In 2015, Matariki, the Māori New Year, will start on 18 June. There are many celebrations happening around New Zealand to celebrate this festival. See event finderto find out what is on in your region.  

Also see the New Zealand Curriculum page http://nzcurriculum.tki.org.nz/Curriculum-resources/National-events-and-the-NZC/Matariki . This is loaded with great resources including school Journal articles and you Tube clips.

English Language Partners has a worksheet on Matariki which may be useful to use with older ELLs. You can download it from this pagehttp://www.englishlanguage.org.nz/topic-worksheets .

Other Useful Matariki links:

·         Ministry of Culture and Heritage  http://www.mch.govt.nz/nz-identity-heritage/matariki

·         http://www.korero.maori.nz/news/matariki/factsandfigures Korero Maori

·         http://my.christchurchcitylibraries.com/matariki-for-kids-2/ Christchurch City Library and their teacher resourcehttp://christchurchcitylibraries.com/education/mataurangamaori/matarikiteacherresourcepack.pdf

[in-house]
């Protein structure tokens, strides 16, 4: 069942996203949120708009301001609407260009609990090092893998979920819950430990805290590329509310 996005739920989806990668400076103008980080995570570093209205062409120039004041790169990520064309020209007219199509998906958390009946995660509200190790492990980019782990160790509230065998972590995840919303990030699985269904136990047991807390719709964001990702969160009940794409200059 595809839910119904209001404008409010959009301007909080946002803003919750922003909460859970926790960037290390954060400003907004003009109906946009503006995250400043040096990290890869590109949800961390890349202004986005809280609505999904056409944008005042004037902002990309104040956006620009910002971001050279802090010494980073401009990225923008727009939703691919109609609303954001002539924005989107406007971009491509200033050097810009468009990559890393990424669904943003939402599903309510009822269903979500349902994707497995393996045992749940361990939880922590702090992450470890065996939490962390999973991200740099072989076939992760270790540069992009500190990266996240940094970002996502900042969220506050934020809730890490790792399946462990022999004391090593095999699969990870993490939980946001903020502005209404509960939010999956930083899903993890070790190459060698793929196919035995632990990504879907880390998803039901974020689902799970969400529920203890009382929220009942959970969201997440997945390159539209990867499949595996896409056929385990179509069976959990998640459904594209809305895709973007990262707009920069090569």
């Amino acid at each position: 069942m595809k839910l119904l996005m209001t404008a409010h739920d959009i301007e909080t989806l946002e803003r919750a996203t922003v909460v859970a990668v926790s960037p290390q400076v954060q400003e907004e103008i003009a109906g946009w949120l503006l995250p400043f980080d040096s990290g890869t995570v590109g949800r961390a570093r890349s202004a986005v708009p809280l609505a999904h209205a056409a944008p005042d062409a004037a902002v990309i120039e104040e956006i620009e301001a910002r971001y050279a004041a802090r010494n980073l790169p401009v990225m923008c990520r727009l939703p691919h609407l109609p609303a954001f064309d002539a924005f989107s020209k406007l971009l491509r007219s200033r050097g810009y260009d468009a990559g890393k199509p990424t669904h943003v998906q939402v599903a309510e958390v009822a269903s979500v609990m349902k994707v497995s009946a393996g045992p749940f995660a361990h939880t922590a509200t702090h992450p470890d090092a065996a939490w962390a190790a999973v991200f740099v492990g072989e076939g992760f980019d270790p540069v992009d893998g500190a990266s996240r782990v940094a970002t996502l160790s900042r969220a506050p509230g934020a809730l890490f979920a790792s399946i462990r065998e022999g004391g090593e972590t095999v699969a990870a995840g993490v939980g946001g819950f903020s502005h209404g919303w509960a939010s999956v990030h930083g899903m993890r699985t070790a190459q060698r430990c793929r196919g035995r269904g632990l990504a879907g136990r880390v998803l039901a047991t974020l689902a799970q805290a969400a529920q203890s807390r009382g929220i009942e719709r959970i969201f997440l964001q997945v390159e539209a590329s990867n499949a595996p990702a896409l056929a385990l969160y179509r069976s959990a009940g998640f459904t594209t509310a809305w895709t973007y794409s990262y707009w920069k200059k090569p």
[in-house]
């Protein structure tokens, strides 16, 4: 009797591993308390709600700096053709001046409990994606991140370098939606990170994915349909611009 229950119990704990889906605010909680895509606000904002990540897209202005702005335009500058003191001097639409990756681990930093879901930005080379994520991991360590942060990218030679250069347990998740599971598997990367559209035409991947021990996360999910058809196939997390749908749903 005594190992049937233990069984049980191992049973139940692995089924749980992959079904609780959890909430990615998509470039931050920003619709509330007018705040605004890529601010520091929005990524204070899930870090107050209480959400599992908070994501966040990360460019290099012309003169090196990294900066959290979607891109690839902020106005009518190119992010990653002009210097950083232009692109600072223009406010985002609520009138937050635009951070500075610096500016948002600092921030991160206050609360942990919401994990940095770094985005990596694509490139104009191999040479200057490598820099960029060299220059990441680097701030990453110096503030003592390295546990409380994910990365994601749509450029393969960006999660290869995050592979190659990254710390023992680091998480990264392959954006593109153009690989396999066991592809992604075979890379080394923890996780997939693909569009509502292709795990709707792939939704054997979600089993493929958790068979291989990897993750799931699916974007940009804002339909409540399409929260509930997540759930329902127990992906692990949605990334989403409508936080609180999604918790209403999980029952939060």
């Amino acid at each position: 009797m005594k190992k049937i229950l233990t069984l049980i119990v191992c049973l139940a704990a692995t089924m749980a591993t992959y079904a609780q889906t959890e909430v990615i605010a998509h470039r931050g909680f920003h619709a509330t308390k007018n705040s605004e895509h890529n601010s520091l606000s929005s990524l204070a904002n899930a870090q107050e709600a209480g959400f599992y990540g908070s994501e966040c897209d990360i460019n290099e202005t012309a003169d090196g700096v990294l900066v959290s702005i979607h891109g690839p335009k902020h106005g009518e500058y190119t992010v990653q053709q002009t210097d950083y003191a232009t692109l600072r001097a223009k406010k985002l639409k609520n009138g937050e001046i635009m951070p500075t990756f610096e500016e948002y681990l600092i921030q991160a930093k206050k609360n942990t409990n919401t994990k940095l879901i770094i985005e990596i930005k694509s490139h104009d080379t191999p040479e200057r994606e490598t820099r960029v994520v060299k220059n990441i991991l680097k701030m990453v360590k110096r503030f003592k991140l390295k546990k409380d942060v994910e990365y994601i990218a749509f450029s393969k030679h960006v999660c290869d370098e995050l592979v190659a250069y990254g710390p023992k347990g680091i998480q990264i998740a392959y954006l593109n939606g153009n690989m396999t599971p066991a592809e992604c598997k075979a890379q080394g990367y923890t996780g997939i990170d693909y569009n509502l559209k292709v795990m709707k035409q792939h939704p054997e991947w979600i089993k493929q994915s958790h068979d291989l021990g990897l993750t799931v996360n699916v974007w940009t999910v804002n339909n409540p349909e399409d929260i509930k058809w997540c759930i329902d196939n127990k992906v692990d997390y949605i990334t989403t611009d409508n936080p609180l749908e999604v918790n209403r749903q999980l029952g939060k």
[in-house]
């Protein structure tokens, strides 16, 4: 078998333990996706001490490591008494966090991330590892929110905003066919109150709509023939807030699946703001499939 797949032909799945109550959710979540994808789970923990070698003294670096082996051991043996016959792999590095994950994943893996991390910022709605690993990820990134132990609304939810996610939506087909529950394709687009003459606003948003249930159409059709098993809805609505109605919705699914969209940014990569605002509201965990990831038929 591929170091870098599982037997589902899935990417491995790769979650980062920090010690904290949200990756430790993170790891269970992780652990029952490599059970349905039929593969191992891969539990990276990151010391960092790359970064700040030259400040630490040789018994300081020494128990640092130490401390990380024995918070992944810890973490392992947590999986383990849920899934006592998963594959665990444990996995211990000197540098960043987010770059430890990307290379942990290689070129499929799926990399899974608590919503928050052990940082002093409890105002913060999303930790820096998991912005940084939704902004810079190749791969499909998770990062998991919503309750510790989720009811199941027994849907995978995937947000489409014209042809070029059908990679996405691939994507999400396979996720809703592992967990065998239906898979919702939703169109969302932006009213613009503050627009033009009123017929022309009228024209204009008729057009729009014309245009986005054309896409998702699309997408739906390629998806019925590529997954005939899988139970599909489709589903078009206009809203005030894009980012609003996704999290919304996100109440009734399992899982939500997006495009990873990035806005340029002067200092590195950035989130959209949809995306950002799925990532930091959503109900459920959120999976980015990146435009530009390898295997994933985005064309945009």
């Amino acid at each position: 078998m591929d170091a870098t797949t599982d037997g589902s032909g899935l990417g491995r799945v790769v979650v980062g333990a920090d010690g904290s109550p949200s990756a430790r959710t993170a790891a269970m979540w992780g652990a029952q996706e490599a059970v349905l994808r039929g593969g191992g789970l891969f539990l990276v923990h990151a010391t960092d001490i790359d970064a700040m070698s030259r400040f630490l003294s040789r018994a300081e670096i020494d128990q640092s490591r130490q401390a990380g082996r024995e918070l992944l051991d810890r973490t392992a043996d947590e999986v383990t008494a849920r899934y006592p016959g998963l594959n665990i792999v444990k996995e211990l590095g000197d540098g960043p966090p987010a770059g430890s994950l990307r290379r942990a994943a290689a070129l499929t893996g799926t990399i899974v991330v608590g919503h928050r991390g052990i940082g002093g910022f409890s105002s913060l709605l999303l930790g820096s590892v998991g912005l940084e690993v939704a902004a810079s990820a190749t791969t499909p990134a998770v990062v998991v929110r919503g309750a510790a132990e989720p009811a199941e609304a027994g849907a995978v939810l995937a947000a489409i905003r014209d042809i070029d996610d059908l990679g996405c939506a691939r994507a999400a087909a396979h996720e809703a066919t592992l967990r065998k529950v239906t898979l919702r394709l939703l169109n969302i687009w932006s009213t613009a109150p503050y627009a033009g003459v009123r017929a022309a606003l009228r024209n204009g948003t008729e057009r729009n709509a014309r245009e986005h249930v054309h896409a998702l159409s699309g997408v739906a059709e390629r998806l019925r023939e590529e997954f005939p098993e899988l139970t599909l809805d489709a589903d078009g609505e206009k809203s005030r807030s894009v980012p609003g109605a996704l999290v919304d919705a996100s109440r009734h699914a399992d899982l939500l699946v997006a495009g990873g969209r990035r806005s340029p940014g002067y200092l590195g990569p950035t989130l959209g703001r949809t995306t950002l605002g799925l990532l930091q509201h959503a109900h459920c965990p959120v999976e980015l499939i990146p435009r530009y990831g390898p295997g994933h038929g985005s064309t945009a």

·         http://www.wcl.govt.nz/kids/downloads.html Wellington City Libraries Online Storytimes for Kids, includes Te Huihui o Matariki / The Seven Stars of Matariki

·        https://www.tepapa.govt.nz/Education/OnlineResources/Matariki/Pages/Overview.aspx Te Papa Matariki educational resources  

·         http://matarikiwaihi.wikispaces.com/Our+Favourite+Resources+and+Planning  complete with instructions for kite making and rewena bread.


Last week on our community

Thanks Lynn for your feedback on my last post Tips for the pre-reading stage of teaching reading and the suggestions that you made. I agree that the school environment can make a great learning resource as students can all relate to the shared experience and bring their own knowledge to the topic. Lynn also recommended Quick 60 non-fiction series (Sandra Iverson) and Rainbow Reading as useful reading texts for English language learners (ELLs).

·         Rowan asked for writing ideas and topics suitable for stage 1, year 1/2 ELLs.Marnie would love a link to the bird story idea that you shared Rowan.